Erica Smith and Joy Patterson from The Condo Chicks outline some tips and tricks that will help you in a multi-offer scenario.
1. Be Financially Prepared
Not only should your clients have their financing in place to purchase a property, but they should have enough funds on hand for a deposit. In a competitive situation, we always advise our clients to have their deposit ready as it will need to be provided within 24 hours of acceptance. The last thing you want is for your clients to be under pressure to free up funds to meet the terms of the agreement.
2. Limit Conditions
Simply put- the cleaner the offer, the better. It's always better to do your due diligence in regards to potential conditions prior to entering a multiple offer situation. For example, if your client is putting an offer on a home, it is essential to have a home inspection done to confirm that the property is in good shape. It would be a good idea to have the inspection completed prior to the offer date so the condition can be removed. This will result in a cleaner offer and can give you an advantage over competing offers.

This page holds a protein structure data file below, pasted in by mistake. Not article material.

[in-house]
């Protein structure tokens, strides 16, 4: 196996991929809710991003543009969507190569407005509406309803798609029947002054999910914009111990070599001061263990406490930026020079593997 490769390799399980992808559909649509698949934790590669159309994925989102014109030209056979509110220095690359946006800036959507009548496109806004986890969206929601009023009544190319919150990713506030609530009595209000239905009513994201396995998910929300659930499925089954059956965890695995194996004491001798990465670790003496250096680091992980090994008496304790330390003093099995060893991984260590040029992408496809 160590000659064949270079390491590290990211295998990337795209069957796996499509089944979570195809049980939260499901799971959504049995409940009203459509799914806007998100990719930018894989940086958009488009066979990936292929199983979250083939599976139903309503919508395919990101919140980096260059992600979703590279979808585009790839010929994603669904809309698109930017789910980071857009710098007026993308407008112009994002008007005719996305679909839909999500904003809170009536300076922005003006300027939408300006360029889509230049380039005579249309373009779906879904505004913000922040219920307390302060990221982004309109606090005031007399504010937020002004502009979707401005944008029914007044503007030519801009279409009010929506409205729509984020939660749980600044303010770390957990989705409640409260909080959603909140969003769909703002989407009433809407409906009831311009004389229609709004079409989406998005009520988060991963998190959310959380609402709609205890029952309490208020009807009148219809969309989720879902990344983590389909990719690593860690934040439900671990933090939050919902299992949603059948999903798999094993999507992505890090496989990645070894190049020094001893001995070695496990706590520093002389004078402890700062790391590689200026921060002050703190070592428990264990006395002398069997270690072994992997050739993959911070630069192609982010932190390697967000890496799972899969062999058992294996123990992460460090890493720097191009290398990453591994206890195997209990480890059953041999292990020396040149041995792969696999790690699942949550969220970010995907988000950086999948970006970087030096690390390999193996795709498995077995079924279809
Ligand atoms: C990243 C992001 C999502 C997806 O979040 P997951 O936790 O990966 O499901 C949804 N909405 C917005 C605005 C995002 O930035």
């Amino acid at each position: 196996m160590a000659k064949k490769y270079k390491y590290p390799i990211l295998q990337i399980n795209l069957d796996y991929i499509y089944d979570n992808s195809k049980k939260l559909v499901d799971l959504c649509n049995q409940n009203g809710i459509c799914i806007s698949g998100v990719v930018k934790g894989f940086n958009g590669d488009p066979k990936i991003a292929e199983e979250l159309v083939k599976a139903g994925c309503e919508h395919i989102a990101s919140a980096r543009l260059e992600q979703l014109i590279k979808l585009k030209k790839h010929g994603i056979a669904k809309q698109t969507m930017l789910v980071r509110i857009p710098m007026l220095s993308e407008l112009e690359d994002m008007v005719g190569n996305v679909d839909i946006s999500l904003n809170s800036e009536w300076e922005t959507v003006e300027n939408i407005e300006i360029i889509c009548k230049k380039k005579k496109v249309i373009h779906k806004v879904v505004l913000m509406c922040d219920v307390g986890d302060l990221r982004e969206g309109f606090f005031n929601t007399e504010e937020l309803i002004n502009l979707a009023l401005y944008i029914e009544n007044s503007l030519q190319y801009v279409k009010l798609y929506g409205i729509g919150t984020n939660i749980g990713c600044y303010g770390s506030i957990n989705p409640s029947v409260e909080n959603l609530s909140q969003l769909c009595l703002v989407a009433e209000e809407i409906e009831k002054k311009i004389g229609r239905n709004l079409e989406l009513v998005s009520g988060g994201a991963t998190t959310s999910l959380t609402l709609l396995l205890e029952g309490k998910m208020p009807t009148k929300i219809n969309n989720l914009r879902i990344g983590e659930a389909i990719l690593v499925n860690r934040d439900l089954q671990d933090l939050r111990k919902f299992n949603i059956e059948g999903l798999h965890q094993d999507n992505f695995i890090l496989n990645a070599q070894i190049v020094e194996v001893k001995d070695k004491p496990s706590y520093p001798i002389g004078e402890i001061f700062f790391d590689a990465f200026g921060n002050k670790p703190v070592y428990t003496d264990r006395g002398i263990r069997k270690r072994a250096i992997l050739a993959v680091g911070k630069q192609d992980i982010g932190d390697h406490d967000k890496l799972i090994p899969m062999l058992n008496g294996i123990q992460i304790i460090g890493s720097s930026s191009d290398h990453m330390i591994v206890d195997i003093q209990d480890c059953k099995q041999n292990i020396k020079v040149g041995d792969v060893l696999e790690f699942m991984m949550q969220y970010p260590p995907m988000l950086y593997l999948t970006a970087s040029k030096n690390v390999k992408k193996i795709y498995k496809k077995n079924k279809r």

3. Respect the Seller's Wishes
Everyone knows that the seller wants to generate a bidding war to generate more return for the property. Keep in mind that the financial reward is not always the only criteria that the seller wants met when entertaining offers. Besides a clean offer, the closing date can also be equally important to the seller. To give your client an advantage, try and stay as close to the desired closing date of the seller as possible. The timing could be more important to the seller than you realize and compromising on this date can give you an edge over the others being reviewed.
The above points are a few tips that can ultimately increase your chances of winning a multiple offer situation for your clients. It never hurts to be a little more prepared than not as it could make all the difference when it comes to winning a property in a bidding war.
Bidding wars can be a dangerous territory for buyers to step into, especially if they are not educated or are unfamiliar with the intricate elements of the process.